Tom Delonge/ Ben Kull/ Djet; Magnetic Press
It is difficult to produce a comic dealing with dreams – specifically the realm within which dreams exist as physical, tangential things – without immediately invoking comparisons to Neil Gaiman’s Sandman. I would not say that Poet Anderson is, in any way, trying to mimic that seminal series. In fact, the most shocking thing comparing the two is that after reading the first issue, you could reasonable convince me that DeLonge was completely unaware of Sandman‘s existence. Where Sandman dealt with some fairly heavy themes, which aren’t really relevant to go into here, Poet Anderson is casting itself as a straight-up action-adventure, good-vs.-evil fantasy epic. Just know that if you pick this up expecting anything remotely similar to Sandman, you will not find it.
The story opens in the dystopian future. How do I know it’s the dystopian future, you ask? Why, because the existence of skyscrapers is happening concurrently with the high-fashion-ability of bowler hats, that’s how. Our protagonist, Jonas “Jojo” Anderson, has a quick chat with his dad (just enough to let us know that times are tough leading to overworked and absent parents) before heading home and meeting older brother Alan – who is into some weird stuff. He basically gets high and then trips balls in the dream world. But this is your lucky day, Jojo, because today you get to join him.
Anyway, they both fall asleep and Alan gives Jonas the (extremely quick) rundown of how the dream world works. He can do this because he, and his brother, are special – they are “lucid dreamers,” and can recall their past dreams as well as influence their current ones. They meet up with sexy dream girl, Ayo, who is having her soul drawn from her body (as in sucked out of) and then said soul is tattooed on her skin (don’t ask, because I didn’t really understand that part either.) I’m not sure she qualifies as a “manic, pixie, dream girl,” but she is literally a dream and ostensibly a girl, so she’s halfway there.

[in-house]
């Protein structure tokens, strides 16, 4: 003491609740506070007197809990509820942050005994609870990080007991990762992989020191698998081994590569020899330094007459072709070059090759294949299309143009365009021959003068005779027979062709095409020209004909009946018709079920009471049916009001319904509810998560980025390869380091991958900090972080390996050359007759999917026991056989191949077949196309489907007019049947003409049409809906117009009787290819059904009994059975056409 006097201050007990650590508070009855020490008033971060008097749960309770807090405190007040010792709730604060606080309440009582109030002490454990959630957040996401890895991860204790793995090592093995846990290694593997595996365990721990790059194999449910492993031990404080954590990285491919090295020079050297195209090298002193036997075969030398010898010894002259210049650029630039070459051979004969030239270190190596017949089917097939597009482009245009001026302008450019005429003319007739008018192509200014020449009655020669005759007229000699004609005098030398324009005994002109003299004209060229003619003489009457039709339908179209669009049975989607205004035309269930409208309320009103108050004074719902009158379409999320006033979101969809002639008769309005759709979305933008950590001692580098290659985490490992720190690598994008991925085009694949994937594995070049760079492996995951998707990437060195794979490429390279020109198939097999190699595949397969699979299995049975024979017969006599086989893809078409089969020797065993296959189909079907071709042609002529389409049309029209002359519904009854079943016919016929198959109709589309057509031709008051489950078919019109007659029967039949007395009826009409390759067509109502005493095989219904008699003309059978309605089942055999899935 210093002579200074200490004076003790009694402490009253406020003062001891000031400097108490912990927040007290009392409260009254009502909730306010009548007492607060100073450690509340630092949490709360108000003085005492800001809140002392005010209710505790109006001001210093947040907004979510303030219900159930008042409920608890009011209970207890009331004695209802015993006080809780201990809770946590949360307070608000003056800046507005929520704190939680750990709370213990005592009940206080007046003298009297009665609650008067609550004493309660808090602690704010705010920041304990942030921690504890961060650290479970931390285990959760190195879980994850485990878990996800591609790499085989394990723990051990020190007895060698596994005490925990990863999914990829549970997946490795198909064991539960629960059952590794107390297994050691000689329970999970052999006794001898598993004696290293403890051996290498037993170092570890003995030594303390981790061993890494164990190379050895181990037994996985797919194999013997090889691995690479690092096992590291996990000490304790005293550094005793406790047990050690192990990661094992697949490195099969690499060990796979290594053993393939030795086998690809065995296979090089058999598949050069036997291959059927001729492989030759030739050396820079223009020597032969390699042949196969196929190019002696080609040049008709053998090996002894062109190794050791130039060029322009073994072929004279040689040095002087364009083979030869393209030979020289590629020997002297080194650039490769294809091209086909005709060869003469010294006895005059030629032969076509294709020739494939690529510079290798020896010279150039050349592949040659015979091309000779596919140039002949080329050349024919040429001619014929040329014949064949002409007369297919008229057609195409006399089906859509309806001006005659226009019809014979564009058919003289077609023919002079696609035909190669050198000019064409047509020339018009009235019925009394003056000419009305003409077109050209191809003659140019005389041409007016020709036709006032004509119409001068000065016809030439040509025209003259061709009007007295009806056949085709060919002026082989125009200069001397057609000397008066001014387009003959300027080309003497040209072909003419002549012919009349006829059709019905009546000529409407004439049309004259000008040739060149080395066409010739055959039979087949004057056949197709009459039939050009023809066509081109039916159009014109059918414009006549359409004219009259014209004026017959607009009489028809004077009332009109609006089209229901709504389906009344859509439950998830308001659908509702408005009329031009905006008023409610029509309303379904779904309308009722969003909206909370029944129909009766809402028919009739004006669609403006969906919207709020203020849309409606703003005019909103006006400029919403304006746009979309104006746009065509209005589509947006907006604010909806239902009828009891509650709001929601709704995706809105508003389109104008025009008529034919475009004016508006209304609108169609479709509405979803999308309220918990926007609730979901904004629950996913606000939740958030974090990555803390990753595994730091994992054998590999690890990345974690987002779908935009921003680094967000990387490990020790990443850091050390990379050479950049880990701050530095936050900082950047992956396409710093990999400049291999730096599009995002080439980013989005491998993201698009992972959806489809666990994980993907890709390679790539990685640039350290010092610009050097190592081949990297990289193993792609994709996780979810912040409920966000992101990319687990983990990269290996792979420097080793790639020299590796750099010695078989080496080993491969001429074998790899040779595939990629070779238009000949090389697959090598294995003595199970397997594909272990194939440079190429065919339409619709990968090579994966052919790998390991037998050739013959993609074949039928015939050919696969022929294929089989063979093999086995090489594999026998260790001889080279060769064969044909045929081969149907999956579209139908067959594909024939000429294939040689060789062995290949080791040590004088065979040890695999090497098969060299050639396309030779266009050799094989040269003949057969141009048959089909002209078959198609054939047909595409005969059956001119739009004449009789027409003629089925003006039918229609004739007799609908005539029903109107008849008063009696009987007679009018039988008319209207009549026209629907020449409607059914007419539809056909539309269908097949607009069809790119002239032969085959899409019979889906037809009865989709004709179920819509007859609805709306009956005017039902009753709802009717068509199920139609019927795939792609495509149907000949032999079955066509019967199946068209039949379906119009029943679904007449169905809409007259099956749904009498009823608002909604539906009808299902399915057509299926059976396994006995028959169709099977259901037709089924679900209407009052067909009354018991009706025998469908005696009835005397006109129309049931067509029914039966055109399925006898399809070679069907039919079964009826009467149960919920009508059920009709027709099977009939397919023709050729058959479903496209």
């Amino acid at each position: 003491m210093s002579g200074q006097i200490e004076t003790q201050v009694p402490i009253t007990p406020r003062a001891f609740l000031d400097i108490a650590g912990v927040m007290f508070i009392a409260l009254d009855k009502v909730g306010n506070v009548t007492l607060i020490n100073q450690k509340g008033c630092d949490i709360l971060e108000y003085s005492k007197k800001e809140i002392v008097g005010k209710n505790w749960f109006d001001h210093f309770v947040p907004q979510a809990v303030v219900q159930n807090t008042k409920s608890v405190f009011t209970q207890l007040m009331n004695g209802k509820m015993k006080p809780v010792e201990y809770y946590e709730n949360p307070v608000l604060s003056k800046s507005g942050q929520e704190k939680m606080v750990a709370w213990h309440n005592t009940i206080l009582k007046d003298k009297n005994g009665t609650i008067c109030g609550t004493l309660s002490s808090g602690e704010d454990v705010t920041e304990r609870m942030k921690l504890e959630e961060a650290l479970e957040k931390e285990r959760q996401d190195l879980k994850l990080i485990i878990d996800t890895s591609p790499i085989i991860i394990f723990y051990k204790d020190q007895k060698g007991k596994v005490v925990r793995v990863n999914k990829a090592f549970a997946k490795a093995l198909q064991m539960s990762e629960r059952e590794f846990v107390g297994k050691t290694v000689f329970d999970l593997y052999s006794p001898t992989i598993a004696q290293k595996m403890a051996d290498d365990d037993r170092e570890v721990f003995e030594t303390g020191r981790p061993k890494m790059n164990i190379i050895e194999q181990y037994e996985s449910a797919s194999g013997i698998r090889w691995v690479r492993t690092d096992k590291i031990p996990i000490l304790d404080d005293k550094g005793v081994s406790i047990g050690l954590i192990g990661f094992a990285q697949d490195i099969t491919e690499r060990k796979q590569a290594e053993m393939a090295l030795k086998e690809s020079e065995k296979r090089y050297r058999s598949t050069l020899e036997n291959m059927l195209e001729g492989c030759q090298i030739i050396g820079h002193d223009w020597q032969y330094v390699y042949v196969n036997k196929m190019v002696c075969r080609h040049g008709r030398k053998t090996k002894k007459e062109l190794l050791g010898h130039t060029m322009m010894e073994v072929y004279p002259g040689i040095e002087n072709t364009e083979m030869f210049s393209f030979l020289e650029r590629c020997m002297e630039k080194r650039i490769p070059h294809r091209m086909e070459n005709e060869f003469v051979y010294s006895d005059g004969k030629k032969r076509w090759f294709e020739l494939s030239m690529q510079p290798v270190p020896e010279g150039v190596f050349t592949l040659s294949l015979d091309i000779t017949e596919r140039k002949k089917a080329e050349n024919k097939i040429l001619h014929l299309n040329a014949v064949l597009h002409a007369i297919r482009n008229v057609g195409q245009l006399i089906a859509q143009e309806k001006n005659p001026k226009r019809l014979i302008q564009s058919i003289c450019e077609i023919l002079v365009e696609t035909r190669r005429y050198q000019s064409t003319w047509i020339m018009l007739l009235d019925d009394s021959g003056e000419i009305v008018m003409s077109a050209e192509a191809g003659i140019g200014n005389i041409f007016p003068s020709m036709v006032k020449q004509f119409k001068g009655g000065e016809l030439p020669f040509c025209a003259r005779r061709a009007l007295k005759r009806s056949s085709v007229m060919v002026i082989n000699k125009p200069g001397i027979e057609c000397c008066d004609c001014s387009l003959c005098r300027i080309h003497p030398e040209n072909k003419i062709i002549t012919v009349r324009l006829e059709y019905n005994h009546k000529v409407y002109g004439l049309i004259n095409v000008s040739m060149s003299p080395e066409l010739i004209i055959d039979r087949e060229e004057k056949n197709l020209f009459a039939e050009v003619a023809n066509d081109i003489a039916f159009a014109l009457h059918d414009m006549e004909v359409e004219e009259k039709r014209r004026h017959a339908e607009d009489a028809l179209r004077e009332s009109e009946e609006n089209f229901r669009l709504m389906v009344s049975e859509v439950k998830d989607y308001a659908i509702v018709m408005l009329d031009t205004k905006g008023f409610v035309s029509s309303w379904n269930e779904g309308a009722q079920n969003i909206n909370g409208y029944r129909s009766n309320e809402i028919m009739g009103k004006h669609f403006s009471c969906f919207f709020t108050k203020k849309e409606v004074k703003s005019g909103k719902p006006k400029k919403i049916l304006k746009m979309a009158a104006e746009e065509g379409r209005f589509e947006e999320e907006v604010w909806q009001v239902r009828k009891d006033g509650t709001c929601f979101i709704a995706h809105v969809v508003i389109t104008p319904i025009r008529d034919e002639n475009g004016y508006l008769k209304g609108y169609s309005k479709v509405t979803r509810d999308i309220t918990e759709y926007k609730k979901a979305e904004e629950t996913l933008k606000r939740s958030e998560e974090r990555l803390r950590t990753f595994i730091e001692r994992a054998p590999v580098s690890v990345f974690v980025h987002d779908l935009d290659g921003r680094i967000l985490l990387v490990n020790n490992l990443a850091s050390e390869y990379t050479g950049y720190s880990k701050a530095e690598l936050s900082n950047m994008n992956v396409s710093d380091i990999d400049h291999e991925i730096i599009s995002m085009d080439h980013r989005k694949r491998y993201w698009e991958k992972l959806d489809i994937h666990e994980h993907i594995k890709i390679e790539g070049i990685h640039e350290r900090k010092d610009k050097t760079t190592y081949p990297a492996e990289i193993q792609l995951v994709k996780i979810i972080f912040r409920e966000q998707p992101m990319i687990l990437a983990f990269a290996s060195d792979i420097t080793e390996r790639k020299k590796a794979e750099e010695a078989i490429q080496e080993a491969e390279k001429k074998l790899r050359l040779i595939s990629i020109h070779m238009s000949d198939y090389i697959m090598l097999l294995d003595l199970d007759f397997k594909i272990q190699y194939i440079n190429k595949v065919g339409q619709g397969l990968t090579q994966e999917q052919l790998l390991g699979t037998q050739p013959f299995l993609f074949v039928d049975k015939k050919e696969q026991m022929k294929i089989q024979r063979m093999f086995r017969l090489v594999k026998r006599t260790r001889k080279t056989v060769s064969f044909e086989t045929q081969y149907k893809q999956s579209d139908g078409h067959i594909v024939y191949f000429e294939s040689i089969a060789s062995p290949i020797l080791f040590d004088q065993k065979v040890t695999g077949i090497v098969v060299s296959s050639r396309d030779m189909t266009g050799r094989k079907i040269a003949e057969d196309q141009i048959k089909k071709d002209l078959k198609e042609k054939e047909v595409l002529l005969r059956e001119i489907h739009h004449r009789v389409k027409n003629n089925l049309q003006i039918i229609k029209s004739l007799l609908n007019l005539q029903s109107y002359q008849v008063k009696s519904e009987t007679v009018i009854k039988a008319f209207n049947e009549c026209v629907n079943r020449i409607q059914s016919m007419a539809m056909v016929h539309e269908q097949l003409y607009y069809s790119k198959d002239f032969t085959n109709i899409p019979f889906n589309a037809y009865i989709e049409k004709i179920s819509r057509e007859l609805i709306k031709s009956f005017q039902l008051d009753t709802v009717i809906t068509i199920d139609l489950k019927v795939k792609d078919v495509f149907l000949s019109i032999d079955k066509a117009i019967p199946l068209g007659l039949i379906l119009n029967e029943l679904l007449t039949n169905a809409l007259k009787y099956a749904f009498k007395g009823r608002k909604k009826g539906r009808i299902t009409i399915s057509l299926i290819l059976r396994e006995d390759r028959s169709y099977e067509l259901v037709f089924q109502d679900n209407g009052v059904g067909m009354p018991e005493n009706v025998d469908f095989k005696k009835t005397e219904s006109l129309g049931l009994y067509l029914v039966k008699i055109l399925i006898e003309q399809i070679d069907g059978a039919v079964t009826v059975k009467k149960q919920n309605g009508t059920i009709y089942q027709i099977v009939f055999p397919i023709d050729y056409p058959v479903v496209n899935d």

They go off adventuring because Ayo wants to see rain and the closest thing they’ve got is a distant waterfall. It’s left unexplained why it doesn’t actually rain in this dream realm. I suspect there actually is a reason, but we’re not given it here.
Enter antagonists: “Night Terrors,” “Night Stalkers,” and the big, bad guy himself: “REM.” Get it? Our heroes are captured, but quickly saved by one of the warriors of this world: a “Dream Walker,” who tells Jonas that he’s extra, extra, super special, and can just wake himself up out of the dream, because he’s what they call a “Poet.”
Jonas wakes up, implies that he’s finally truly awake, and the issue ends.
All in all, the most I can really say about this is a noncommittal shrug. It wasn’t bad. It wasn’t great. I can see potential in it, but this issue felt incredibly rushed, as if someone said, “I want precisely one issue of character establishment/world building/stakes setting/etc. More than that and we’re just screwing around here.” That isn’t to say that those things don’t happen. This dream world clearly has rules – one of the characters remarked that they had to steal bikes to get somewhere – they couldn’t just fly: “This is Dream World, not Fantasyland.” I get the sense that this is a fully realized world, just that the author doesn’t think the reader needs to know or care about the details. Unfortunately, that’s also pretty much how I feel about this comic – not needing to know or care about it.
As a side note: one of the oddest things about this book is that it is billed as being “From the imagination of Tom DeLonge.” If you are unaware of how that is, you probably weren’t in high school between, oh, let’s say 1998 and 2004. DeLonge was the guitarist for the band Blink-182; and if you’re still unfamiliar, they were the band whose most prominent video involved them running around naked and whose most well-known albums are titled Enema of the State and Take off your Pants and Jacket (and if you don’t get that last one, write down those words on a scrap of paper, hand it to a stranger, and politely ask him to read it to you.)
Now, I have absolutely no problem with the man wanting to branch out and get into comics – be it through writing directly or through collaboration with more experienced, established writers; but it does seem off that they’re treating that phrase as “From Executive Producer Steven Spielberg,” when it really is a lot more like “Based on a doodle by Chad Michael Murray.” I mean, sure. Fine. It’s not hurting anything by any means, but I would be absolutely flabbergasted if that phrase alone was bringing in readers.
Overall, I thought it wasn’t good, but not bad. Perfectly serviceable in every way.